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Postgraduate students finding solutions for food waste

22 May 2017


A group of food science students at Teesside University have been researching alternative uses for out of date bread, which could prevent thousands of tonnes ending up in landfill.

We waste almost 900,000 tonnes of bread every year – around 24 million slices every day. A lifecycle analysis by a major supermarket in UK found that 34% to 44% of all bread produced in the UK is wasted, with the majority ending up in landfill sites.

Teesside University MSc Food Science and Biotechnology students have been examining alternative uses for out of date bread and are set to present their findings at a national conference.

The Biotechnology and Biological Sciences Research Council (BBSRC) FoodWasteNet is an active community of industrial practitioners and academic scientists. The network aims to use industrial biotechnology to realise the potential of using food waste and by-products to produce renewable chemicals and biomaterials with added value and market potential.

The BBSRC network is supporting the students to present their work and findings on the topic of ‘Valorisation of Bakery Waste to Produce Bio-emulsifier’ at the national ‘Grain, Cereal and Bakery Waste Valorisation’ event in June.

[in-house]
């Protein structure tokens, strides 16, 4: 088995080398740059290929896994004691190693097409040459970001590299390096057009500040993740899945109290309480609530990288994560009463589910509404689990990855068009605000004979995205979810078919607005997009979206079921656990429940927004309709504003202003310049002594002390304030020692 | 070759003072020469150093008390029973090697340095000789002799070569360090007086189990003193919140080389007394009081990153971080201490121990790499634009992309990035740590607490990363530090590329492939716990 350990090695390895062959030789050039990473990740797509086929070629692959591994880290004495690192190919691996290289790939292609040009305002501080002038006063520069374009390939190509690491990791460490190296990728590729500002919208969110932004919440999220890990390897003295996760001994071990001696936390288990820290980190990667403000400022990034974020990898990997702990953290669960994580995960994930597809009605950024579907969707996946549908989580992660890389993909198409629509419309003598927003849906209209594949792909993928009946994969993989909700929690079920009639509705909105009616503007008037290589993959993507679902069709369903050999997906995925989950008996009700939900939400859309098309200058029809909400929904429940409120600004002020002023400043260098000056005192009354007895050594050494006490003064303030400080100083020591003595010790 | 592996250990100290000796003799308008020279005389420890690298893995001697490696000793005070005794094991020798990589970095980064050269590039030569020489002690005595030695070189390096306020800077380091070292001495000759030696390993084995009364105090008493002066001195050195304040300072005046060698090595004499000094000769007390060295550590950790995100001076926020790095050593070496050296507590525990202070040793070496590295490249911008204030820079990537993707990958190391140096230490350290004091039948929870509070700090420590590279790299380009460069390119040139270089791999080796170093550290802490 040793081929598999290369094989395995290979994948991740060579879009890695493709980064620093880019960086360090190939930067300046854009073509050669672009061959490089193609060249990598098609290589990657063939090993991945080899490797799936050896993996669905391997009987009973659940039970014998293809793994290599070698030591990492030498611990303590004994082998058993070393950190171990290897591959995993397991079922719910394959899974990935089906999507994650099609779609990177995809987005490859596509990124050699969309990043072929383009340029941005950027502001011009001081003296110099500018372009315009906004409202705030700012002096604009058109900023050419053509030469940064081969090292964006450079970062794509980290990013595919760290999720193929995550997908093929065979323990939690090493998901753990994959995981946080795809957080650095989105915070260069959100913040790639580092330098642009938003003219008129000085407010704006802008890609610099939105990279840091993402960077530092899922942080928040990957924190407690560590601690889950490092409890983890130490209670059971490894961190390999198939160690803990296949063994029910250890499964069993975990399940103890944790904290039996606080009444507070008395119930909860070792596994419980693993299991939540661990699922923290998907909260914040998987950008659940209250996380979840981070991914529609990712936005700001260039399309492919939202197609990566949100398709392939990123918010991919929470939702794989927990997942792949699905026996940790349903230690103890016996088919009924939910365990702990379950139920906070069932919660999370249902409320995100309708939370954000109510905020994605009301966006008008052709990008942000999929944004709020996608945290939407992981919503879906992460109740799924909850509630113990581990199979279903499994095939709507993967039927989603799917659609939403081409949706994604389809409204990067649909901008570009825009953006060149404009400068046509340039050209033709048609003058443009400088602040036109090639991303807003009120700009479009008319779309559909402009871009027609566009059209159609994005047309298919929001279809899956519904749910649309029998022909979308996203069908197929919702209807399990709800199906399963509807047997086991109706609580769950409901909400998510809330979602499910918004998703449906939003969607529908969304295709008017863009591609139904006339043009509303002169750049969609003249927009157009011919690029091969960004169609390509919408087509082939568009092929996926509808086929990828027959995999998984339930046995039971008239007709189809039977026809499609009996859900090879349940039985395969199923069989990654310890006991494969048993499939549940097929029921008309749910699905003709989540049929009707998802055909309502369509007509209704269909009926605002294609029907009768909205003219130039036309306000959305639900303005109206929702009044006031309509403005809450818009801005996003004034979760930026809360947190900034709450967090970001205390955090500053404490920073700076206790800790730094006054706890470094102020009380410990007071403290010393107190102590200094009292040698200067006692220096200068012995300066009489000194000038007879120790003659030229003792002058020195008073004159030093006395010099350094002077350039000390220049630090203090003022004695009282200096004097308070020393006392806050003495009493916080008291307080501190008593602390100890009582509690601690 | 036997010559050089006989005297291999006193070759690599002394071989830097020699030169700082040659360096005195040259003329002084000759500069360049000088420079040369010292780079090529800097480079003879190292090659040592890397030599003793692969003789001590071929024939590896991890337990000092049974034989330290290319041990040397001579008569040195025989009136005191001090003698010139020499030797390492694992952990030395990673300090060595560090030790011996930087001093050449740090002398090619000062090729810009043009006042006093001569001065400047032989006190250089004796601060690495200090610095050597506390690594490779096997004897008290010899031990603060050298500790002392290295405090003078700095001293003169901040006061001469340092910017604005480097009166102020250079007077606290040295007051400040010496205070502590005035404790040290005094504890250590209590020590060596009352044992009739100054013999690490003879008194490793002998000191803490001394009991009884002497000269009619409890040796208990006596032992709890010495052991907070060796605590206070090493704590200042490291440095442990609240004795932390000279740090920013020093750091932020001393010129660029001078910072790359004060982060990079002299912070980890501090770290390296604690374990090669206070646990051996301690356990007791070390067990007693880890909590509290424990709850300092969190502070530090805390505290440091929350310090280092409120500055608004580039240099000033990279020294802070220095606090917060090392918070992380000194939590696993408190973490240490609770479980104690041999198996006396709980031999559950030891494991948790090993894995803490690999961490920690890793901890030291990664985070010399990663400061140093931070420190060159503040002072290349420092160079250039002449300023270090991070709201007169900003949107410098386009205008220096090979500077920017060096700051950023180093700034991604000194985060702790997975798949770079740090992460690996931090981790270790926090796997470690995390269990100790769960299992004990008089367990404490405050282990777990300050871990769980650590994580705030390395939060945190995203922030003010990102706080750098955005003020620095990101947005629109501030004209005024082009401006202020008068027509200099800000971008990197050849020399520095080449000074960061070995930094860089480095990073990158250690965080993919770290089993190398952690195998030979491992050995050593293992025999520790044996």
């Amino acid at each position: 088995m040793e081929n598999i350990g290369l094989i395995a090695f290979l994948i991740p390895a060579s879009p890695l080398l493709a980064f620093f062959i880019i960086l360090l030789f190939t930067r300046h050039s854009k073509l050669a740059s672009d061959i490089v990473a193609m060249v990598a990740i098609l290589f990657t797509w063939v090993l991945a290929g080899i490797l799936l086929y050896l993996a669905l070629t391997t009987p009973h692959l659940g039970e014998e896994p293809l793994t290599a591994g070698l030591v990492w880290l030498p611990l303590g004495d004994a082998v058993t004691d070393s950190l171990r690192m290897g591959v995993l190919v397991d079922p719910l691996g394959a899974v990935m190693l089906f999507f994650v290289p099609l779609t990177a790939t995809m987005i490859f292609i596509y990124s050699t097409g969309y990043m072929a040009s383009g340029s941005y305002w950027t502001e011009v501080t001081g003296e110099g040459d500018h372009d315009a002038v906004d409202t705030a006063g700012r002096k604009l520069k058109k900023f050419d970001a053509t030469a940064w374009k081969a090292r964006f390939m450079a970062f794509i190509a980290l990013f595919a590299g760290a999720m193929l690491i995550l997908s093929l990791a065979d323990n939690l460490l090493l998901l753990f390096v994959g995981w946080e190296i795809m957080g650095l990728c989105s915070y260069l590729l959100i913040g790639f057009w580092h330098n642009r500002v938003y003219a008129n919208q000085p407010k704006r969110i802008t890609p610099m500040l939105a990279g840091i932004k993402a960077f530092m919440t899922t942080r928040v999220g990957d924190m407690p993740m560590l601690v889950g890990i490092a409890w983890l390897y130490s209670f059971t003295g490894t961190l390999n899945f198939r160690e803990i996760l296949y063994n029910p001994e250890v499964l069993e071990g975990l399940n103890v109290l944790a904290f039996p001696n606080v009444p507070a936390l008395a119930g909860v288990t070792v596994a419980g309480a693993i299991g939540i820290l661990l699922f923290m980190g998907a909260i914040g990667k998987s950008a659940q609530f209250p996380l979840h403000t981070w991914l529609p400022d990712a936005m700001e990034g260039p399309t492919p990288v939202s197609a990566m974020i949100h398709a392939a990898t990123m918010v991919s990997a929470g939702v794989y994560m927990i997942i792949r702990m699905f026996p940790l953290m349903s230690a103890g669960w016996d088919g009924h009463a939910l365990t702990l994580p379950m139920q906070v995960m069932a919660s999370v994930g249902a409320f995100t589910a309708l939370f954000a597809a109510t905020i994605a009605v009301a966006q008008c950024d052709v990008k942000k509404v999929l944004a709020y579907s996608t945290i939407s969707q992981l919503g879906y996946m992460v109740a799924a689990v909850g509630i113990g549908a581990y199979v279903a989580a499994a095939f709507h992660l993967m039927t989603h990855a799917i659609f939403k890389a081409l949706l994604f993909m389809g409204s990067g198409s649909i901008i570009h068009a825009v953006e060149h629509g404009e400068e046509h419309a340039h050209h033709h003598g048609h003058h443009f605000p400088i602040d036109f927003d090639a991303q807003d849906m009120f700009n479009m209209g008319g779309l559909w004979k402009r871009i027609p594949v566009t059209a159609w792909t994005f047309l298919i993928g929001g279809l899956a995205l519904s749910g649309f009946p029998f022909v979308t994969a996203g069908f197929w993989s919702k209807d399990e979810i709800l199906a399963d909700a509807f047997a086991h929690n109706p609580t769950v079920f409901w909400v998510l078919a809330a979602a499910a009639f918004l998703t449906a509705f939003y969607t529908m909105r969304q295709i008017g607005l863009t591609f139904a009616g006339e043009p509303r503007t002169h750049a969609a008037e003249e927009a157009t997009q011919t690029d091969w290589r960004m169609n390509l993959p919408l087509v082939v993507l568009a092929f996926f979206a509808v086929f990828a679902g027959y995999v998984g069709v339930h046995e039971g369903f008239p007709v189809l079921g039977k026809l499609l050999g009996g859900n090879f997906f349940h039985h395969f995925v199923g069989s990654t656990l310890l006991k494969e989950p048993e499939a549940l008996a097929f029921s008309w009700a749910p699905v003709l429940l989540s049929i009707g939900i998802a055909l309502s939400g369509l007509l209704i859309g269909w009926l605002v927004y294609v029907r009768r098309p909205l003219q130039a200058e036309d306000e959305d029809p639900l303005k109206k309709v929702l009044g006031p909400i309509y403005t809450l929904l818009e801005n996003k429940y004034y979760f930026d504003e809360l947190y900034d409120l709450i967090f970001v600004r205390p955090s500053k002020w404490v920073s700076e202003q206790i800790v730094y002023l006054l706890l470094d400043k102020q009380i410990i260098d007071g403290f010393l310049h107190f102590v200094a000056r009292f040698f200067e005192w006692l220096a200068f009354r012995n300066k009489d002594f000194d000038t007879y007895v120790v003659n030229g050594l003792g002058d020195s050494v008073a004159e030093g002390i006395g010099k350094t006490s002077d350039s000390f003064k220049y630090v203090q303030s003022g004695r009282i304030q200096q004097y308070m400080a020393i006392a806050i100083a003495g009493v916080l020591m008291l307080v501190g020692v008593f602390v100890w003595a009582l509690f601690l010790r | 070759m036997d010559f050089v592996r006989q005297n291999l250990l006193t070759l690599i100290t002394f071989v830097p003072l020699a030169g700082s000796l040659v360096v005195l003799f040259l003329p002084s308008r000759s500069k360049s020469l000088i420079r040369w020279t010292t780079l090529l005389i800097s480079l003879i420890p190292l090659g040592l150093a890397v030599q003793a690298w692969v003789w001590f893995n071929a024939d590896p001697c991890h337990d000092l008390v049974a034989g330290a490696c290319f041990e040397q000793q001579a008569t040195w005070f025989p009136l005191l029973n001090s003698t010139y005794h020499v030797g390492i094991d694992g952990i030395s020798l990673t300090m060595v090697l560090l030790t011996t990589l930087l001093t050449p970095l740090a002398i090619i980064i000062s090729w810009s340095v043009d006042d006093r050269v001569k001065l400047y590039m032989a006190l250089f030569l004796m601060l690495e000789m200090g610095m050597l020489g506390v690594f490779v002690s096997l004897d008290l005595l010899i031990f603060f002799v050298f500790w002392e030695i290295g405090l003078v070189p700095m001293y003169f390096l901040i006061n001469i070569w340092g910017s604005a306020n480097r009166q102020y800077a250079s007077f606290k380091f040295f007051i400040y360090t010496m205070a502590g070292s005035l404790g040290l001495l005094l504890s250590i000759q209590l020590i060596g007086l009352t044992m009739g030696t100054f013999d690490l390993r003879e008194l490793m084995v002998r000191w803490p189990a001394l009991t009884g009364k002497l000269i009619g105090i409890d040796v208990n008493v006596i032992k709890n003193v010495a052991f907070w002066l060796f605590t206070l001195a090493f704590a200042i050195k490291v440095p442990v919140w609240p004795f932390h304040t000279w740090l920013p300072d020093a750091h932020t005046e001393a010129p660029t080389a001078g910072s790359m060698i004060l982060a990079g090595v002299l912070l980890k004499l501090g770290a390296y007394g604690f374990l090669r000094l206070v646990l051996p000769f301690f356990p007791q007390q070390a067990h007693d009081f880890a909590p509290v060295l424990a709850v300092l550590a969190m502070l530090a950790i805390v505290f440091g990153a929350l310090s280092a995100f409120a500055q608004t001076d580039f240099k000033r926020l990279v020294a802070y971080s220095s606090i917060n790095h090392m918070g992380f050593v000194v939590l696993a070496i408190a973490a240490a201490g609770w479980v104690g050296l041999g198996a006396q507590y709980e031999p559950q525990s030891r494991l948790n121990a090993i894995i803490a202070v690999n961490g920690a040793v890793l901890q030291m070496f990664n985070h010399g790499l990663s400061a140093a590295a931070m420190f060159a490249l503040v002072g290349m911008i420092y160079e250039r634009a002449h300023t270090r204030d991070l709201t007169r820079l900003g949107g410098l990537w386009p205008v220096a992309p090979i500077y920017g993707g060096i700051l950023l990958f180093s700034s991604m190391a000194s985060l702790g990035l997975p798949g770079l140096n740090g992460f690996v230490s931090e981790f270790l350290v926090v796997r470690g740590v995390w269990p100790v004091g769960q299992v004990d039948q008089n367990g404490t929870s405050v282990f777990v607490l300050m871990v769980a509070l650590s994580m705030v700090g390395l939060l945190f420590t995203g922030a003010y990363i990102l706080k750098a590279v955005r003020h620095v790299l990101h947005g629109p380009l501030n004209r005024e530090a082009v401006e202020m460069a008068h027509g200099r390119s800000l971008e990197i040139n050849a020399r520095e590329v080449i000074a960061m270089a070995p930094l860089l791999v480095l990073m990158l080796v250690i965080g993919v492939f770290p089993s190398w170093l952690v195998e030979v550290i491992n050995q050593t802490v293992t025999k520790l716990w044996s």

Dr Pattanathu Rahman, course leader for Food Science and Biotechnology at Teesside University, said: 'The work conducted by our postgraduate students provides a value-added product for out of date bread. Their preliminary studies provide new insight for food waste management - the out-of-date bread which would otherwise end up in landfill could be used as a potential nutrient medium for microbial cultivation.

'Currently research organisations are spending thousands of pounds on microbiological media. The bread-based bacterial medium developed by our students could be a substitute for bacterial media requirements in future.

'I am pleased their work is being recognised by a leading research council network.'